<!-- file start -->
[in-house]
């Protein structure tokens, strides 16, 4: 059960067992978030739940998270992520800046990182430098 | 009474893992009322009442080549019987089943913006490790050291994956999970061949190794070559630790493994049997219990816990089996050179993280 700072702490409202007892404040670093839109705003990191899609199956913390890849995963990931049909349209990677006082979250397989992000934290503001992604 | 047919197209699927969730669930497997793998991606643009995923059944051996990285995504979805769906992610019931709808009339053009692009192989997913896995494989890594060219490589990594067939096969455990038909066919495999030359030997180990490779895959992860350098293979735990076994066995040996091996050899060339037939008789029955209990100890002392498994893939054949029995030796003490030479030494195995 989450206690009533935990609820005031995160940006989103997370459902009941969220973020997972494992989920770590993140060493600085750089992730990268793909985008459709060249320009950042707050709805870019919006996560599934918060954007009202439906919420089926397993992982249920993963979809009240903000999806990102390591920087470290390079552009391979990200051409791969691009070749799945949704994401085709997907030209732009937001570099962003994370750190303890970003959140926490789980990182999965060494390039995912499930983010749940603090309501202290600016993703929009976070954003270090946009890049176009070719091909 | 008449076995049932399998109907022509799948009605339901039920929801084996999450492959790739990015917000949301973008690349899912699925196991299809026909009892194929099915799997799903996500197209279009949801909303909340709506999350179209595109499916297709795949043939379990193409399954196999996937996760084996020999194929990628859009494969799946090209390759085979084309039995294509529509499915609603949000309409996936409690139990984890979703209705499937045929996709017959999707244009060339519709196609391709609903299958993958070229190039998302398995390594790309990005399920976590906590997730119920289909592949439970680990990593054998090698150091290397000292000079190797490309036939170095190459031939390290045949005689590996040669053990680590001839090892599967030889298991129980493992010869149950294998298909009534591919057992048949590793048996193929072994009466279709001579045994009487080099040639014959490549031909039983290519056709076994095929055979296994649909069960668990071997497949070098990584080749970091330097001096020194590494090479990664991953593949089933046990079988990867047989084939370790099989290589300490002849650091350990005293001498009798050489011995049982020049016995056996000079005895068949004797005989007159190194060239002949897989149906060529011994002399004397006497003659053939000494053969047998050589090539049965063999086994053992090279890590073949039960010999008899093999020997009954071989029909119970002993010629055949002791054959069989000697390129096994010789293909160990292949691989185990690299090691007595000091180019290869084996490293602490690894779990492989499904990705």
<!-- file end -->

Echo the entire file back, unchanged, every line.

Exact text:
[in-house]
């Protein structure tokens, strides 16, 4: 059960067992978030739940998270992520800046990182430098 | 009474893992009322009442080549019987089943913006490790050291994956999970061949190794070559630790493994049997219990816990089996050179993280 700072702490409202007892404040670093839109705003990191899609199956913390890849995963990931049909349209990677006082979250397989992000934290503001992604 | 047919197209699927969730669930497997793998991606643009995923059944051996990285995504979805769906992610019931709808009339053009692009192989997913896995494989890594060219490589990594067939096969455990038909066919495999030359030997180990490779895959992860350098293979735990076994066995040996091996050899060339037939008789029955209990100890002392498994893939054949029995030796003490030479030494195995 989450206690009533935990609820005031995160940006989103997370459902009941969220973020997972494992989920770590993140060493600085750089992730990268793909985008459709060249320009950042707050709805870019919006996560599934918060954007009202439906919420089926397993992982249920993963979809009240903000999806990102390591920087470290390079552009391979990200051409791969691009070749799945949704994401085709997907030209732009937001570099962003994370750190303890970003959140926490789980990182999965060494390039995912499930983010749940603090309501202290600016993703929009976070954003270090946009890049176009070719091909 | 008449076995049932399998109907022509799948009605339901039920929801084996999450492959790739990015917000949301973008690349899912699925196991299809026909009892194929099915799997799903996500197209279009949801909303909340709506999350179209595109499916297709795949043939379990193409399954196999996937996760084996020999194929990628859009494969799946090209390759085979084309039995294509529509499915609603949000309409996936409690139990984890979703209705499937045929996709017959999707244009060339519709196609391709609903299958993958070229190039998302398995390594790309990005399920976590906590997730119920289909592949439970680990990593054998090698150091290397000292000079190797490309036939170095190459031939390290045949005689590996040669053990680590001839090892599967030889298991129980493992010869149950294998298909009534591919057992048949590793048996193929072994009466279709001579045994009487080099040639014959490549031909039983290519056709076994095929055979296994649909069960668990071997497949070098990584080749970091330097001096020194590494090479990664991953593949089933046990079988990867047989084939370790099989290589300490002849650091350990005293001498009798050489011995049982020049016995056996000079005895068949004797005989007159190194060239002949897989149906060529011994002399004397006497003659053939000494053969047998050589090539049965063999086994053992090279890590073949039960010999008899093999020997009954071989029909119970002993010629055949002791054959069989000697390129096994010789293909160990292949691989185990690299090691007595000091180019290869084996490293602490690894779990492989499904990705």